At once a deeply compelling character study and an affecting human melodrama, “Beanpole” begins in Liningard, Russia 1945, right after Russia’s involvement in WW2, and the film runs all the way through the reconstruction of the post war period through 1951, in what was ruled under Joseph Stalin. At the heart of this grim morality tale is the tale of survival about two women combat war pilots (Yes women were pilots in WW2 from many nations) who attempt to start a new life during the aftermath and ruins of World War II. Both of these women are enduring uncertainties within their future, their hardships runs deep–they sadly don’t have the resources to sustain themselves into the Soviet society—and filmmaker Kantemir Balagov makes no compromises in capturing the agony and desperation these women must abide to.
“Beanpole” is a Russian term for being clumsy, and that is the name given to Iya (Victoria Miroshnichenko), a very timid and insecure woman who is very thin and tall. Once the war ends, after serving on the front lines of the war, Iya works as a nurse at a hospital in Leningard where she treats wounded soldiers recovering from the war. During the film we see Iya raising a young boy Pasha (Timofey Glazkvov). Everyone thinks Iya is the boy’s mother, but the boy’s mother is Iya’s close friend Masha (Vasilla Perelygina), and Iya goes on pretending to be the childs mother. During a tragic night, Pasha is accidentally smothered to death from an overlong hug by Iya who doesn’t realize she is smothering him–The scene reminds you from the devastating moment of Lennie accidentally killing Curley’s wife Shirley in “Of Mice and Men.” Instead of overly grieving for the young child’s death, Masha and Iya continue to live on with the painful grief and embark on finding on living together.
During the course of “Beanpole,” the characters look for survival in a the ultra-impoverished Soviet system that is trying to rebuild its economy after the war. The future looks very uncertain, and as we know through history things never improved in the Soviet Union, and even to this day Russia has issues with authoritarianism as they moved from Communism into a more nationalistic and capitalistic system. The characters live on with trauma and they have no assistance or diagnoses in how to handle or unravel their own mental health. Balagov captures their world through a sense of isolation, there are a lot of wide shots that heighten their displacement along with pools of green, red and yellow that echo the ravishing cinematography and color pallets of “The Double Life of Veronique.” Balagov also uses great dialogue exchanges and minimal background music, the whole feel feels discomforting and disconcerting.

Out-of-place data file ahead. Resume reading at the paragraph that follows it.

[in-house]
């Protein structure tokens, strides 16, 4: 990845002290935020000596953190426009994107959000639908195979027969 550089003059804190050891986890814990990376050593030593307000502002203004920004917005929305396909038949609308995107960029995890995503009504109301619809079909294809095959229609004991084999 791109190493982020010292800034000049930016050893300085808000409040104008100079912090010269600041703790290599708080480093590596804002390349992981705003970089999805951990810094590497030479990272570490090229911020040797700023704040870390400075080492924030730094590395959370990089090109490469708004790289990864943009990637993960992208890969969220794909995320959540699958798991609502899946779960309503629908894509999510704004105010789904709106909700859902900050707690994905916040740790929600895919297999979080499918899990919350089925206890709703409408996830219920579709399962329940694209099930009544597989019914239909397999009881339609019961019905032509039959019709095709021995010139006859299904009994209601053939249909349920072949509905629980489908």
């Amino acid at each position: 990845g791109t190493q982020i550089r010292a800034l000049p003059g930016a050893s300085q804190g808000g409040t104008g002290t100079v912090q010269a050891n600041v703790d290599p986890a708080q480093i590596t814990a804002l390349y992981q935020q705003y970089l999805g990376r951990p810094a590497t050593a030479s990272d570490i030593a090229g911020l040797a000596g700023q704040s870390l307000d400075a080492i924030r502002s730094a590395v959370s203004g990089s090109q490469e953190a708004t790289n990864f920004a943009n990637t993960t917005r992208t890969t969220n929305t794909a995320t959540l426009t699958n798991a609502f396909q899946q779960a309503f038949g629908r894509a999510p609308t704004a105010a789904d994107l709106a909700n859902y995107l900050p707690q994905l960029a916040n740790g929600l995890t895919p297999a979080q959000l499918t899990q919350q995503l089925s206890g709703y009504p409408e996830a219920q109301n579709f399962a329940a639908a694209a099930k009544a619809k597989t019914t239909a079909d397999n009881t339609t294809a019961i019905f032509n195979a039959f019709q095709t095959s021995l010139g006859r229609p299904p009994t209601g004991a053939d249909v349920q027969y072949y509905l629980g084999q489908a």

What makes the film so engaging is how journey these characters endure towards poise and dignity. There is a beautiful scene of Masha going with her boyfriend Sasha (Igor Shirokov) to meet his wealthy parents who reside in a large home as Sasha explains he wants to marry her. You can sense the judgment in the room as Masha honestly explains her wartime past and her desperation she had to embark on in order to survive. The performance here by Perelygina is done with rawness and grace, and the film uses great empathy in defining Sasha’s livelihood.
“Beanpole” shows how desperation and governments decisions and politics potentially make an imprint on every aspect of a citizen’s life: work, leisure, intimacy, and even love. These two women attempt to navigate themselves through personal and political arenas, the movie expertly explores the domains merging together of what innocent and desperate people went through during Russia’s reconstruction era.
Menawhile, once Iya discovers that Masha wants her to give birth to another child (A claim Masha says she owes her), this forces her to make tough decisions in going against her true sexuality of being with a man since Iya is attracted to Masha and is a lesbian. Masha’s realization of Iya’s love for her is quite revealing, Iya summons herself on Masha during an unyielding scene that explores how both women are dealing with their own repressed desires and they don’t know how to handle it. The film because more about friendship and the dire sacrifices that comes with it.
The film’s last, most powerful and moving reel dissects the issues of trust, redemption, and betrayal about what defines true, authentic love. Considering the film is a sophomore follow-up, Balagov (who is only 26 years old) has made a humanistic portrait that feels like it was made by a more mature and wiser voice. It’s fair to suggest that, at the very list, the chronicle of friendship illuminates the fine line between oppressors and victims and the circumstances citizens and their government pay by living in a society that disregards their trauma and interests–which leads people down a path of social Darwinism and desperation. “Beanpole” is a delicate study of individuals coping from trauma that eventually becomes a triumph of hope and dignity.